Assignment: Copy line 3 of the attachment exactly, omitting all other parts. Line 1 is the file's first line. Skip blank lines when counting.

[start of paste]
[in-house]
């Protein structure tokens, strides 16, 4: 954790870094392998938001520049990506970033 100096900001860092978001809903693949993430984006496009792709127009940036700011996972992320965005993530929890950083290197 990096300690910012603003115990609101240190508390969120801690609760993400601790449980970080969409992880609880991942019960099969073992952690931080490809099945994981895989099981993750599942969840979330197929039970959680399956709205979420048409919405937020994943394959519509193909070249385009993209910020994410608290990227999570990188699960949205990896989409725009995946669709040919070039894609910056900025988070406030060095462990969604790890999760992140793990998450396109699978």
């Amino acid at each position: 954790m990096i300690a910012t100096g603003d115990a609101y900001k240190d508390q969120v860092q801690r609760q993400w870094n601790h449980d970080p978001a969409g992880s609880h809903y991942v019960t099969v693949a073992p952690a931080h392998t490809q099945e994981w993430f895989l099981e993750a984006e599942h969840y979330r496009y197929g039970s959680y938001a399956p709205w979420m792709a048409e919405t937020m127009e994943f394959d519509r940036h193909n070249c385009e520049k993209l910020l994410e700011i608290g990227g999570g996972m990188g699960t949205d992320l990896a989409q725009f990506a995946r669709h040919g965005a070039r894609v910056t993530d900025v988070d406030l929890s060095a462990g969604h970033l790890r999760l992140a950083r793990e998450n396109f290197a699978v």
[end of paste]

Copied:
């Amino acid at each position: 954790m990096i300690a910012t100096g603003d115990a609101y900001k240190d508390q969120v860092q801690r609760q993400w870094n601790h449980d970080p978001a969409g992880s609880h809903y991942v019960t099969v693949a073992p952690a931080h392998t490809q099945e994981w993430f895989l099981e993750a984006e599942h969840y979330r496009y197929g039970s959680y938001a399956p709205w979420m792709a048409e919405t937020m127009e994943f394959d519509r940036h193909n070249c385009e520049k993209l910020l994410e700011i608290g990227g999570g996972m990188g699960t949205d992320l990896a989409q725009f990506a995946r669709h040919g965005a070039r894609v910056t993530d900025v988070d406030l929890s060095a462990g969604h970033l790890r999760l992140a950083r793990e998450n396109f290197a699978v």